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       readdir - read a directory


       #include <dirent.h>

       struct dirent *readdir(DIR *dirp);


       The  readdir()  function  returns  a  pointer  to  a  dirent  structure
       representing the next directory entry in the directory  stream  pointed
       to  by  dirp.   It  returns  NULL  on reaching the end of the directory
       stream or if an error occurred.

       In the  glibc  implementation,  the  dirent  structure  is  defined  as

           struct dirent {
               ino_t          d_ino;       /* Inode number */
               off_t          d_off;       /* Not an offset; see below */
               unsigned short d_reclen;    /* Length of this record */
               unsigned char  d_type;      /* Type of file; not supported
                                              by all filesystem types */
               char           d_name[256]; /* Null-terminated filename */

       The  only  fields  in the dirent structure that are mandated by POSIX.1
       are d_name and d_ino.  The other fields  are  unstandardized,  and  not
       present on all systems; see NOTES below for some further details.

       The fields of the dirent structure are as follows:

       d_ino  This is the inode number of the file.

       d_off  The  value returned in d_off is the same as would be returned by
              calling telldir(3) at the  current  position  in  the  directory
              stream.   Be  aware  that  despite  its type and name, the d_off
              field  is  seldom  any  kind  of  directory  offset  on   modern
              filesystems.   Applications should treat this field as an opaque
              value, making  no  assumptions  about  its  contents;  see  also

              This  is  the  size (in bytes) of the returned record.  This may
              not match the size of the structure definition shown above;  see

       d_type This  field contains a value indicating the file type, making it
              possible to avoid the expense of  calling  lstat(2)  if  further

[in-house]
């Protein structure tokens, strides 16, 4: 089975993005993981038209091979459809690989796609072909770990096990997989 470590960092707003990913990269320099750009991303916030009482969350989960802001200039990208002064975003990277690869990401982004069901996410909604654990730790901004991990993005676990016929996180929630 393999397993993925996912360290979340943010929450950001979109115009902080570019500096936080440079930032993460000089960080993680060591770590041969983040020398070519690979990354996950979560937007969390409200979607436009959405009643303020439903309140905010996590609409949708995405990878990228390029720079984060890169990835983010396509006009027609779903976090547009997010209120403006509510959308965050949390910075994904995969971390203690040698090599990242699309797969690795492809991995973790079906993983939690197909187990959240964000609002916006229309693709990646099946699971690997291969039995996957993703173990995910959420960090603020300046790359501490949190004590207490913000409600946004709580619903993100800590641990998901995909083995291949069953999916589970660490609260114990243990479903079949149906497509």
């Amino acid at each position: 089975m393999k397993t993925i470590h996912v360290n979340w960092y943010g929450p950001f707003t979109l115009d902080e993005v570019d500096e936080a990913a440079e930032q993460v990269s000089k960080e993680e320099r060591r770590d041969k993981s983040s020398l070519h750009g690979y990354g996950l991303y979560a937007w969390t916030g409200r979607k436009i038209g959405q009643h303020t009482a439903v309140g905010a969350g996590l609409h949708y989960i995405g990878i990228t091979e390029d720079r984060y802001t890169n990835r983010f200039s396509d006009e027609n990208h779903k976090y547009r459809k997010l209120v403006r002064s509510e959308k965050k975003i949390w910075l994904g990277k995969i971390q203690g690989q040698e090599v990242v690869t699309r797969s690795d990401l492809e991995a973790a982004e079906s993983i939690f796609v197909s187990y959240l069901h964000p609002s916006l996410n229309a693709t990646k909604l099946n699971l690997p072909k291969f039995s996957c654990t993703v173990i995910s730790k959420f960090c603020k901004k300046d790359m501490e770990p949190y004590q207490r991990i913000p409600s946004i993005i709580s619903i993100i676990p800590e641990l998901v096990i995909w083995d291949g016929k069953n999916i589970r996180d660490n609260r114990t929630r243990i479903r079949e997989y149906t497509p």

actions depend on the type of the file.

              When  a  suitable feature test macro is defined (_DEFAULT_SOURCE
              on glibc versions since 2.19, or _BSD_SOURCE on  glibc  versions
              2.19  and  earlier), glibc defines the following macro constants
              for the value returned in d_type:

              DT_BLK      This is a block device.

              DT_CHR      This is a character device.

              DT_DIR      This is a directory.

              DT_FIFO     This is a named pipe (FIFO).

              DT_LNK      This is a symbolic link.

              DT_REG      This is a regular file.

              DT_SOCK     This is a UNIX domain socket.

              DT_UNKNOWN  The file type could not be determined.

              Currently, only some filesystems (among them: Btrfs, ext2, ext3,
              and  ext4)  have  full  support  for  returning the file type in
              d_type.  All applications  must  properly  handle  a  return  of

       d_name This field contains the null terminated filename.  See NOTES.

       The  data  returned by readdir() may be overwritten by subsequent calls
       to readdir() for the same directory stream.


       On success, readdir() returns a pointer to a dirent  structure.   (This
       structure may be statically allocated; do not attempt to free(3) it.)

       If  the  end  of  the directory stream is reached, NULL is returned and